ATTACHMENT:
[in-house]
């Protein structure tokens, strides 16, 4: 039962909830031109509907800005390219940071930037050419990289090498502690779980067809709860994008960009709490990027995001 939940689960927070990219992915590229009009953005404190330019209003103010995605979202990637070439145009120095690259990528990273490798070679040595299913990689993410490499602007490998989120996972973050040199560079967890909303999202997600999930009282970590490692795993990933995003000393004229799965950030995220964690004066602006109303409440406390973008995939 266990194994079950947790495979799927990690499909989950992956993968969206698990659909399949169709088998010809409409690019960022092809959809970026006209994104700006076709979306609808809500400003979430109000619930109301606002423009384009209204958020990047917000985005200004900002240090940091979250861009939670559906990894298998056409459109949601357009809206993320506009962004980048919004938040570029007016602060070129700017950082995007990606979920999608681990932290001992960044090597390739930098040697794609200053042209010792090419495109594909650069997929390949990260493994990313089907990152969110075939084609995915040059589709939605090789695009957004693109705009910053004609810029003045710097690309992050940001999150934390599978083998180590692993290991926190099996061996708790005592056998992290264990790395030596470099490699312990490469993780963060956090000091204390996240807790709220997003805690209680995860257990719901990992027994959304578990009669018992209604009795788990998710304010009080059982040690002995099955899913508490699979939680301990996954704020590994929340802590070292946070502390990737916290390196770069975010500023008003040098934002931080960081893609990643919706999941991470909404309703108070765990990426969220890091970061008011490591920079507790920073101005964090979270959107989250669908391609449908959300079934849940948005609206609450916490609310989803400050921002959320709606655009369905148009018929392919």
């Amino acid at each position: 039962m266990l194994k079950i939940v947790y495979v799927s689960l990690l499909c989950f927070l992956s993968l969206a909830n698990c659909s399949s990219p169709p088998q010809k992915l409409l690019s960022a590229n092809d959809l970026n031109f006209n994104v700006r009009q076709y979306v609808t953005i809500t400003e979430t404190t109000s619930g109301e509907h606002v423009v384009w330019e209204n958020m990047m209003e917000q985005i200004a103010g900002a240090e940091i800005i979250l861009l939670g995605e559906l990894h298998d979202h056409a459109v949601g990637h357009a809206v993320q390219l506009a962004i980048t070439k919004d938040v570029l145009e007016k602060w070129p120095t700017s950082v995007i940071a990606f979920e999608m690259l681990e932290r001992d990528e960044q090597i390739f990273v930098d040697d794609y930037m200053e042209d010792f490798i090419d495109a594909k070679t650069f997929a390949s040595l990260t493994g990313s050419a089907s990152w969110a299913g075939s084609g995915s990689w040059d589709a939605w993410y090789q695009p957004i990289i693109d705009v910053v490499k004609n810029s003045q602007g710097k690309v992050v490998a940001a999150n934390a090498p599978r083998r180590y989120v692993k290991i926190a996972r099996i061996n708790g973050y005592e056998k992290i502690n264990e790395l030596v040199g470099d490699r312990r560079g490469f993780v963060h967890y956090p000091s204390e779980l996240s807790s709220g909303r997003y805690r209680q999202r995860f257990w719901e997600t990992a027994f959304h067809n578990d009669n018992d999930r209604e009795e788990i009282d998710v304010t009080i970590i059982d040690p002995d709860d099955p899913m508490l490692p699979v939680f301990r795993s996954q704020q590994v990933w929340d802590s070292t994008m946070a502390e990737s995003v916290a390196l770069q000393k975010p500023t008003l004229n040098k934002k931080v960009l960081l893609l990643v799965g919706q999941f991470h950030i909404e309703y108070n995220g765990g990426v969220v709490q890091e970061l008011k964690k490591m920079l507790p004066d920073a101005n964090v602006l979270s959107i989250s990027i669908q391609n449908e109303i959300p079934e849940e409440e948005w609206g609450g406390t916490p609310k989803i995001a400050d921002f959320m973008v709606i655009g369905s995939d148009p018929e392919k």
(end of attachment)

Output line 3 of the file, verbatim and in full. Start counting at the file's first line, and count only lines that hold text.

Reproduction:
């Amino acid at each position: 039962m266990l194994k079950i939940v947790y495979v799927s689960l990690l499909c989950f927070l992956s993968l969206a909830n698990c659909s399949s990219p169709p088998q010809k992915l409409l690019s960022a590229n092809d959809l970026n031109f006209n994104v700006r009009q076709y979306v609808t953005i809500t400003e979430t404190t109000s619930g109301e509907h606002v423009v384009w330019e209204n958020m990047m209003e917000q985005i200004a103010g900002a240090e940091i800005i979250l861009l939670g995605e559906l990894h298998d979202h056409a459109v949601g990637h357009a809206v993320q390219l506009a962004i980048t070439k919004d938040v570029l145009e007016k602060w070129p120095t700017s950082v995007i940071a990606f979920e999608m690259l681990e932290r001992d990528e960044q090597i390739f990273v930098d040697d794609y930037m200053e042209d010792f490798i090419d495109a594909k070679t650069f997929a390949s040595l990260t493994g990313s050419a089907s990152w969110a299913g075939s084609g995915s990689w040059d589709a939605w993410y090789q695009p957004i990289i693109d705009v910053v490499k004609n810029s003045q602007g710097k690309v992050v490998a940001a999150n934390a090498p599978r083998r180590y989120v692993k290991i926190a996972r099996i061996n708790g973050y005592e056998k992290i502690n264990e790395l030596v040199g470099d490699r312990r560079g490469f993780v963060h967890y956090p000091s204390e779980l996240s807790s709220g909303r997003y805690r209680q999202r995860f257990w719901e997600t990992a027994f959304h067809n578990d009669n018992d999930r209604e009795e788990i009282d998710v304010t009080i970590i059982d040690p002995d709860d099955p899913m508490l490692p699979v939680f301990r795993s996954q704020q590994v990933w929340d802590s070292t994008m946070a502390e990737s995003v916290a390196l770069q000393k975010p500023t008003l004229n040098k934002k931080v960009l960081l893609l990643v799965g919706q999941f991470h950030i909404e309703y108070n995220g765990g990426v969220v709490q890091e970061l008011k964690k490591m920079l507790p004066d920073a101005n964090v602006l979270s959107i989250s990027i669908q391609n449908e109303i959300p079934e849940e409440e948005w609206g609450g406390t916490p609310k989803i995001a400050d921002f959320m973008v709606i655009g369905s995939d148009p018929e392919k």